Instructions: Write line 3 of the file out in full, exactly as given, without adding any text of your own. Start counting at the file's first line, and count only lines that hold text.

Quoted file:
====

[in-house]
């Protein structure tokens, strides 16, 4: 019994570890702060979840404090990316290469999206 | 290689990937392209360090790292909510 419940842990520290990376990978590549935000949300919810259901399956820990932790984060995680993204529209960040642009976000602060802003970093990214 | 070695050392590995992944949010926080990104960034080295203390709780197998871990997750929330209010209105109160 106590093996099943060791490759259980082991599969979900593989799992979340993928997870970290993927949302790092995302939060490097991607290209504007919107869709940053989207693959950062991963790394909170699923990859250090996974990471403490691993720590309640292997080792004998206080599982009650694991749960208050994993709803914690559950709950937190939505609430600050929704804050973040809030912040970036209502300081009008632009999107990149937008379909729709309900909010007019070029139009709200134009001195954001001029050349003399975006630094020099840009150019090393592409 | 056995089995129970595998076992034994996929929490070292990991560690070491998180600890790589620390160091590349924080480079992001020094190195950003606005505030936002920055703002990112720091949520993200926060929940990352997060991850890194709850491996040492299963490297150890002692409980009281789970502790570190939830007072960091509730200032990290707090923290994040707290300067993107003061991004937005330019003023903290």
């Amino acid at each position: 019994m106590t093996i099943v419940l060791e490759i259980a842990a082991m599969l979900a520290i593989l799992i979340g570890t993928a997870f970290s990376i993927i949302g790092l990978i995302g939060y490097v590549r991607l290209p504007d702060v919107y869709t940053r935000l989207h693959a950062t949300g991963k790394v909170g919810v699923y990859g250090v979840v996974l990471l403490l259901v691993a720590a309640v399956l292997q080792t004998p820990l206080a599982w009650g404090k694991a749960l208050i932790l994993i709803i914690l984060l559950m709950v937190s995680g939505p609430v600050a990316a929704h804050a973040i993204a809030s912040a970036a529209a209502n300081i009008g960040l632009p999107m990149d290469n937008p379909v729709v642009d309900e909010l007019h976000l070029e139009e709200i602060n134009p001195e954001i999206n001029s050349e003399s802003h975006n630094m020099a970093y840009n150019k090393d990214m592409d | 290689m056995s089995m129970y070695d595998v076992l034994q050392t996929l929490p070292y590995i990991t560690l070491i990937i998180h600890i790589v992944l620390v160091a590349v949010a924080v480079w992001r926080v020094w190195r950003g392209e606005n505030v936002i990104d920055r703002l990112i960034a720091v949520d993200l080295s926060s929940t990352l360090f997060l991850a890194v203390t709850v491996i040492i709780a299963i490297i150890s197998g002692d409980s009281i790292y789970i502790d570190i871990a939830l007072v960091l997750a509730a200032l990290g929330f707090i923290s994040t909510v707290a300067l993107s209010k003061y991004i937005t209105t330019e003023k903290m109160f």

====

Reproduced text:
């Amino acid at each position: 019994m106590t093996i099943v419940l060791e490759i259980a842990a082991m599969l979900a520290i593989l799992i979340g570890t993928a997870f970290s990376i993927i949302g790092l990978i995302g939060y490097v590549r991607l290209p504007d702060v919107y869709t940053r935000l989207h693959a950062t949300g991963k790394v909170g919810v699923y990859g250090v979840v996974l990471l403490l259901v691993a720590a309640v399956l292997q080792t004998p820990l206080a599982w009650g404090k694991a749960l208050i932790l994993i709803i914690l984060l559950m709950v937190s995680g939505p609430v600050a990316a929704h804050a973040i993204a809030s912040a970036a529209a209502n300081i009008g960040l632009p999107m990149d290469n937008p379909v729709v642009d309900e909010l007019h976000l070029e139009e709200i602060n134009p001195e954001i999206n001029s050349e003399s802003h975006n630094m020099a970093y840009n150019k090393d990214m592409d | 290689m056995s089995m129970y070695d595998v076992l034994q050392t996929l929490p070292y590995i990991t560690l070491i990937i998180h600890i790589v992944l620390v160091a590349v949010a924080v480079w992001r926080v020094w190195r950003g392209e606005n505030v936002i990104d920055r703002l990112i960034a720091v949520d993200l080295s926060s929940t990352l360090f997060l991850a890194v203390t709850v491996i040492i709780a299963i490297i150890s197998g002692d409980s009281i790292y789970i502790d570190i871990a939830l007072v960091l997750a509730a200032l990290g929330f707090i923290s994040t909510v707290a300067l993107s209010k003061y991004i937005t209105t330019e003023k903290m109160f």